Willie Weir : December 20th, 2011

Jingle Bells (Earworm Alert)

It’s the time of year when holiday tunes are playing everywhere. But sometimes when you are traveling far away from home in another culture, hearing a Christmas carol or familiar song can be a wonderful reminder of home … or not.

We were cycling in Northern Thailand during Christmas. We pedaled into a small town northwest of Chiang Mai. I heard a familiar tune. Jingle Bells. It wasn’t Bing Crosby or Nat King Cole singing. It was one of those little Christmas trees with blinking lights and a chip that plays a loop of holiday favorites.

As we got closer, we realized that the storefront window was filled with these things … all competing with each other.

Before you listen to the clip below, I’m going to give you fair warning that this is an earworm for me. There is something about the obnoxious sound quality and the hideous way that Jingle Bells transitions to Santa Claus is Coming to Town that haunts me to this day. I can’t hear Jingle Bells without this version playing in the background of my mind.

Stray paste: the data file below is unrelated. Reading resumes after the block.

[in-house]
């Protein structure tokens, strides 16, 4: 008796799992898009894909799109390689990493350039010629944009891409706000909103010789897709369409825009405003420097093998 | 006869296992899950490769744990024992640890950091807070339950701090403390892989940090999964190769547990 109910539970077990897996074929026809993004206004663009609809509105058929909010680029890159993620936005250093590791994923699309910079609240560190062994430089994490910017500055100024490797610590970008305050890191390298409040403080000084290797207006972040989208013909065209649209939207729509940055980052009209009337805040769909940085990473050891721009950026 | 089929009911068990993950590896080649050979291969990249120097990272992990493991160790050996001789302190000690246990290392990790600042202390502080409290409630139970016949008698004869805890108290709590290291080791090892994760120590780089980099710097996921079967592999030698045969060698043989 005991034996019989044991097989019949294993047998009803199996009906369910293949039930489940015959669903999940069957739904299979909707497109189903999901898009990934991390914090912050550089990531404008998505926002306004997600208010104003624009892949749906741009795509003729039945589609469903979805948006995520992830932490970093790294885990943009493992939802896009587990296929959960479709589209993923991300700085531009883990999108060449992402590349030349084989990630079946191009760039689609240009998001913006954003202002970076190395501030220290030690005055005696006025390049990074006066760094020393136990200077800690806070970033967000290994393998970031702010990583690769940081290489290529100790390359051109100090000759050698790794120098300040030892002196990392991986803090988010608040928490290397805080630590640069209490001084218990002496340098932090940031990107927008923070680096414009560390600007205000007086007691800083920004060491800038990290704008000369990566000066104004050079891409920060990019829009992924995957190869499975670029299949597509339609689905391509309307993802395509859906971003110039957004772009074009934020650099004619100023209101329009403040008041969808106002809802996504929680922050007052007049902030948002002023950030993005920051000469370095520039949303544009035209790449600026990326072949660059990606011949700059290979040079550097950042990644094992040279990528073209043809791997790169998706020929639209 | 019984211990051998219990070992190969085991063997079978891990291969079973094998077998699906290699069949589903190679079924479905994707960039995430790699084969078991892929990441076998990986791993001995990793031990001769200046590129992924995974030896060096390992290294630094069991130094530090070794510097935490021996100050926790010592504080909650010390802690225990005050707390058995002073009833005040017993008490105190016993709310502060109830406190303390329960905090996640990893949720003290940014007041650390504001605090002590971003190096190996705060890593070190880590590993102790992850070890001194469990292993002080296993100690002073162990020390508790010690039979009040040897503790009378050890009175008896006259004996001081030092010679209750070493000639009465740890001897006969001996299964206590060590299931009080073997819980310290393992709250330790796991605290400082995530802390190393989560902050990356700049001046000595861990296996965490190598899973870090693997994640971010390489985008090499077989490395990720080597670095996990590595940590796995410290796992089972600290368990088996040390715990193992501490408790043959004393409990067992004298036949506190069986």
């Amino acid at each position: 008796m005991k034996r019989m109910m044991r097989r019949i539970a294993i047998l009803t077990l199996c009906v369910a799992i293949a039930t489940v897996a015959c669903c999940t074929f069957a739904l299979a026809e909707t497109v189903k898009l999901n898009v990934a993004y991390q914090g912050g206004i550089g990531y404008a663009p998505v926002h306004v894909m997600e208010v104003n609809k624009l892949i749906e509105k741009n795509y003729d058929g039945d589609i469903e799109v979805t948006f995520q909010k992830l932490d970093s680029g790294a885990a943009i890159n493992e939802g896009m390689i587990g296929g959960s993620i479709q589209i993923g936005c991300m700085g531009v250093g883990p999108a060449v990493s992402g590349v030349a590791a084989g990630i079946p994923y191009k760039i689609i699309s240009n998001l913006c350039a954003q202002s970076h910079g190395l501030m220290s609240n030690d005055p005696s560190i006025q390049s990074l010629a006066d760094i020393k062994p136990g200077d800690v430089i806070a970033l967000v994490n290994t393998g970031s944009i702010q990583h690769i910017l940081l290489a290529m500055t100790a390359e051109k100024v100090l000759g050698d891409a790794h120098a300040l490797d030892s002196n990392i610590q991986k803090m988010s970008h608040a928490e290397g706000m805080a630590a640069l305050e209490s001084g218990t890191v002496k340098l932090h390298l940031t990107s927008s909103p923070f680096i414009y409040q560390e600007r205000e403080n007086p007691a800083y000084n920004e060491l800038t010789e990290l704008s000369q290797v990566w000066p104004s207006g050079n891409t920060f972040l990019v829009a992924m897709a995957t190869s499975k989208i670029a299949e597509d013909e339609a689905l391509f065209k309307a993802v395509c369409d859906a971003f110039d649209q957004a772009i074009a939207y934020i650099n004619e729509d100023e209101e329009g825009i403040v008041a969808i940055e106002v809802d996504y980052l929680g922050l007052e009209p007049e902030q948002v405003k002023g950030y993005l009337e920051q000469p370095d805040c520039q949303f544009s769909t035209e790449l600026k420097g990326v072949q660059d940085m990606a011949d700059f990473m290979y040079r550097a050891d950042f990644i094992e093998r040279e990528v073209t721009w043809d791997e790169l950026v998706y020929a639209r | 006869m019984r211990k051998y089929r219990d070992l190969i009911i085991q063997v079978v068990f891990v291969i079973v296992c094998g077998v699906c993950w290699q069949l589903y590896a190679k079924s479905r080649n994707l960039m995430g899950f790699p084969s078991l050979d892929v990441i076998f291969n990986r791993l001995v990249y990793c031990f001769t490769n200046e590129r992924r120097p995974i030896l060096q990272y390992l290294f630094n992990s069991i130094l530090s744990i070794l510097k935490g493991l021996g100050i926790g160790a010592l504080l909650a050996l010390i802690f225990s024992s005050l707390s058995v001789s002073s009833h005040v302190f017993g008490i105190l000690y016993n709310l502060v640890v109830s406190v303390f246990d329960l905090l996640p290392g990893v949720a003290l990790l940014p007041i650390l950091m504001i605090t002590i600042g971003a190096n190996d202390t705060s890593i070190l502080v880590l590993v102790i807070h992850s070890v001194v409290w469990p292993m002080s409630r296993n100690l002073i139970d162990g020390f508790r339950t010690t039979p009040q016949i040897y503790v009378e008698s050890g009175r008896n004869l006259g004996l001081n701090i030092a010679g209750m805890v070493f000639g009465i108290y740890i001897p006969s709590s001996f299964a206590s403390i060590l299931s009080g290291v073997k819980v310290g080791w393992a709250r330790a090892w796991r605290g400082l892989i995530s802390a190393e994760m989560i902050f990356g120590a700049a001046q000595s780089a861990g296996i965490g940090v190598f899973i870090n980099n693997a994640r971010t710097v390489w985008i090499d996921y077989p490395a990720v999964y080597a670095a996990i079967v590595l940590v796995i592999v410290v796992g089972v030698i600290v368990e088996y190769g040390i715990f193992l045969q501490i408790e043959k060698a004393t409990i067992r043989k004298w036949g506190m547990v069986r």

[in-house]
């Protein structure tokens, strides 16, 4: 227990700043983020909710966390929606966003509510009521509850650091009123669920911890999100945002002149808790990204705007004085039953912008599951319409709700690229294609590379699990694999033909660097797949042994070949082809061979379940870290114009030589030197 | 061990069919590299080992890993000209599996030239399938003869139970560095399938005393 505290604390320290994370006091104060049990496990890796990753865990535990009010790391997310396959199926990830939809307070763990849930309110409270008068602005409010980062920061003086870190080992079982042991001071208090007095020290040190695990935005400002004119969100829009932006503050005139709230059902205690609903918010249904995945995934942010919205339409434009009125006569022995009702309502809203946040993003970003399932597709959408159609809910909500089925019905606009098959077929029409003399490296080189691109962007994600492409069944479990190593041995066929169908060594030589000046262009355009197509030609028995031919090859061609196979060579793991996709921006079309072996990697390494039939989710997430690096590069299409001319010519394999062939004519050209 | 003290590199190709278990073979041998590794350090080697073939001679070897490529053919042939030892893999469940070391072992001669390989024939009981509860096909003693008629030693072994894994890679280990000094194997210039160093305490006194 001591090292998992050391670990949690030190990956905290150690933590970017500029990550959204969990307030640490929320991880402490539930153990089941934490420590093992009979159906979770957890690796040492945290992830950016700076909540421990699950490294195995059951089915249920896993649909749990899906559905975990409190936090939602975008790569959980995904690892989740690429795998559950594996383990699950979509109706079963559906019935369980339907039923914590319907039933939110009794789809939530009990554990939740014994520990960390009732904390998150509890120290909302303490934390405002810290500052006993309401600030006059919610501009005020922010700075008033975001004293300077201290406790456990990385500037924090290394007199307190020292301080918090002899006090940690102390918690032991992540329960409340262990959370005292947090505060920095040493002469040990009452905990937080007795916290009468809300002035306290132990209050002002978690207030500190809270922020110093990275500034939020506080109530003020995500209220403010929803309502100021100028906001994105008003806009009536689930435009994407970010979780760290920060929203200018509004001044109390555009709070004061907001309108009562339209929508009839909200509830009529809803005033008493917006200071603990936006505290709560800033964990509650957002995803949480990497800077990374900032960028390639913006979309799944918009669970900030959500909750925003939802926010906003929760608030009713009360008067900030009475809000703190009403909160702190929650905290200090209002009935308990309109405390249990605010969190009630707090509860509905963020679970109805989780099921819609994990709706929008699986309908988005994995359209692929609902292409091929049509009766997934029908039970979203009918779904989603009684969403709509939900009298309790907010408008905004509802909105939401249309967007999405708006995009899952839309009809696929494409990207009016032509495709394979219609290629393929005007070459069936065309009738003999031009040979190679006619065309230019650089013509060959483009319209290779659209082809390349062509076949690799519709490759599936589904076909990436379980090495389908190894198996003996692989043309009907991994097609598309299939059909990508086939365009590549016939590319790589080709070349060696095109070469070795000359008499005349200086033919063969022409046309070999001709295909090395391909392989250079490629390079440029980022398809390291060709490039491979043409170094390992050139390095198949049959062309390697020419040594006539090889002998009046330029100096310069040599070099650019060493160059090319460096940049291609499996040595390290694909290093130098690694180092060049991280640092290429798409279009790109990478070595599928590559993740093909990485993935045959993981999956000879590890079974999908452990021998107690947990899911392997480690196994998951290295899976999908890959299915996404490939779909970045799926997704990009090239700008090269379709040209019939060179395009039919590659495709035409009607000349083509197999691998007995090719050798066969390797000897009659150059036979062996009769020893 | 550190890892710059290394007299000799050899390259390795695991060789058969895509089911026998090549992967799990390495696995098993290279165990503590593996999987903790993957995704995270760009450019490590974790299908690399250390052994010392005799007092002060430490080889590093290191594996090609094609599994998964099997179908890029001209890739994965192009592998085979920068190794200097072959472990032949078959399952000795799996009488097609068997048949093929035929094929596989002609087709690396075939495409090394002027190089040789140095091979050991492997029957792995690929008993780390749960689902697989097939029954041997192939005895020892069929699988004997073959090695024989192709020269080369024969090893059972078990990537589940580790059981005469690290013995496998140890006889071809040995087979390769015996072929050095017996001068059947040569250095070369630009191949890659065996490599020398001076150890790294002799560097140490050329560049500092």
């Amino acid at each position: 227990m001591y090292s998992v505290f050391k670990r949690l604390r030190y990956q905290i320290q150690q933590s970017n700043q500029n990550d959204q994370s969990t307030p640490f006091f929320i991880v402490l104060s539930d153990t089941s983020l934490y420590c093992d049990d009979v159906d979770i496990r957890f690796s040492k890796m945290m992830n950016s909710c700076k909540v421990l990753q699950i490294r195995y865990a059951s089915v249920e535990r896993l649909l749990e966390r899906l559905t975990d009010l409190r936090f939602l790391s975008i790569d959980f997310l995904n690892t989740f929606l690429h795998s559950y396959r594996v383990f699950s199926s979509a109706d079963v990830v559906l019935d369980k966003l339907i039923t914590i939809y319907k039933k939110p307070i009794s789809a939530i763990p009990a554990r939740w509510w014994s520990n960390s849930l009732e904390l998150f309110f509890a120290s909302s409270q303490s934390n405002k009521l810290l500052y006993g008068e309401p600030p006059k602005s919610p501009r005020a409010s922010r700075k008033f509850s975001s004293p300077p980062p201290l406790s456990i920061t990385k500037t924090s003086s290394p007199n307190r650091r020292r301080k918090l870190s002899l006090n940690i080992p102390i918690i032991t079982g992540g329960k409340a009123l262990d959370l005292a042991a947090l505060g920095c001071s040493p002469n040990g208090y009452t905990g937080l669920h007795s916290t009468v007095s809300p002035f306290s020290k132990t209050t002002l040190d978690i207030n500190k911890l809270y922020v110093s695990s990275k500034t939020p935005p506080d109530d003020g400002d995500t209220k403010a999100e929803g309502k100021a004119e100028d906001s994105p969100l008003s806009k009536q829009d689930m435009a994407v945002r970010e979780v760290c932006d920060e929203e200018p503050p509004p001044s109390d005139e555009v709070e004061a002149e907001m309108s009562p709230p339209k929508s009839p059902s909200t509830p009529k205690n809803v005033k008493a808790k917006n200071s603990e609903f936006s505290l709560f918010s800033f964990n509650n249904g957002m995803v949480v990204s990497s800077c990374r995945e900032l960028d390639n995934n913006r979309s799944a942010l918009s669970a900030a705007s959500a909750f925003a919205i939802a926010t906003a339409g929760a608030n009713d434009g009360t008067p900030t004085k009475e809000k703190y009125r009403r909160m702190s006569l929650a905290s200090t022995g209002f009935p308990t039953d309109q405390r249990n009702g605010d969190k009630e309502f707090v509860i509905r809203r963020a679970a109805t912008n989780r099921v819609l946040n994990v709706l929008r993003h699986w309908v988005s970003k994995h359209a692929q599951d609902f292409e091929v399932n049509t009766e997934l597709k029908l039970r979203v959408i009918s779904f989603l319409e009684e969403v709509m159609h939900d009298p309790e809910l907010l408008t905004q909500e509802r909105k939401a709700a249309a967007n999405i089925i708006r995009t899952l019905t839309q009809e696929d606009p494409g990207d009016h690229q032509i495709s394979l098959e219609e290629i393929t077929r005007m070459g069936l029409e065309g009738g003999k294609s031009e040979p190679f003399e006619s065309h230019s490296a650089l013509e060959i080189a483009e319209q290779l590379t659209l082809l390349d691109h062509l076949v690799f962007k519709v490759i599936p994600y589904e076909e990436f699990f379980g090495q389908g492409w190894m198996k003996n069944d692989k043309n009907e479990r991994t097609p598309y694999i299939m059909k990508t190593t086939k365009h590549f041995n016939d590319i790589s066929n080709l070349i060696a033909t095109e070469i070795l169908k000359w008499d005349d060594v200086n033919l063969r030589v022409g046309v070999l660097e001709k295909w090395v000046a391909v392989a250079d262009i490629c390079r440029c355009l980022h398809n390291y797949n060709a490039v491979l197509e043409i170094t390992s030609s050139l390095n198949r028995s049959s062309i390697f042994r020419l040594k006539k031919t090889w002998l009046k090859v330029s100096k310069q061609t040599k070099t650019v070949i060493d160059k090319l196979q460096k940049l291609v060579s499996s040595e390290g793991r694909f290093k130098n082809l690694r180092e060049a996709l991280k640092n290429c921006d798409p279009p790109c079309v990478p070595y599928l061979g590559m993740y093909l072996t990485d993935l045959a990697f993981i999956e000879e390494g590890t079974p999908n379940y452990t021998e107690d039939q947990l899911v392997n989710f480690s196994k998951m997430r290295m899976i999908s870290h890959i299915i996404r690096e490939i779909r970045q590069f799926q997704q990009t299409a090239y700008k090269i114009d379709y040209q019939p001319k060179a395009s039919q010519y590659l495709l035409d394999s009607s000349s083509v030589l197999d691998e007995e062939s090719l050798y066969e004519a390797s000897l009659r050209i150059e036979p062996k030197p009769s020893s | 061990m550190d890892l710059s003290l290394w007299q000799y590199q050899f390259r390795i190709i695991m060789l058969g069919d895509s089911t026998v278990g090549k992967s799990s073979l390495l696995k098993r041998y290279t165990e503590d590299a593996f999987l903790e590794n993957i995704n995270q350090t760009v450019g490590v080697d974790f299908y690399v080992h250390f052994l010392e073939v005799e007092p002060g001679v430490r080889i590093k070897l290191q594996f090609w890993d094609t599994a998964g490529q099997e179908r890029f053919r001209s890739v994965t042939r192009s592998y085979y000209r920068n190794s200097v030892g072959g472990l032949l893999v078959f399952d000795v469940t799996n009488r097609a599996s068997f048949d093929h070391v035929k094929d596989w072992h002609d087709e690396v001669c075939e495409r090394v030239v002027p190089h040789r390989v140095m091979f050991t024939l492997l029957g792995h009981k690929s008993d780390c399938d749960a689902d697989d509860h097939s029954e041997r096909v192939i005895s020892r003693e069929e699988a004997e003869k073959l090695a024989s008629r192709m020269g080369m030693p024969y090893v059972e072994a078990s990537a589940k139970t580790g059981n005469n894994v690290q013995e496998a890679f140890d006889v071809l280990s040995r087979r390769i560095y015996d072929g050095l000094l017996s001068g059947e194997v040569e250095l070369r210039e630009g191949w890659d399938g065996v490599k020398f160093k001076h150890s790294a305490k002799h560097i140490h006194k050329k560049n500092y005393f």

If you do listen, you’ll hear a couple of motor scooters go by and you’ll also hear Silent Night from another cheap plastic tree competing with Jingle Bells.

Jingle Bells

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Not all the sounds of travel are pleasant ones. Unfortunately, this one has stuck with me.

If you have listened to the audio file and want something more pleasing to bring you back into the holiday spirit, you can check out my post from last year. It is a medley of tunes I recorded in Seville, Spain.

Happy Holidays!

Originally posted on the Adventure Cycling Association’s blog.

Willie Weir : December 13th, 2011

The Ultimate Loaf

If bread is the Staff of Life, it is also, at the very least, the Kickstand of Cycling. It holds you up and keeps you from falling over. I love this carbolicious treat.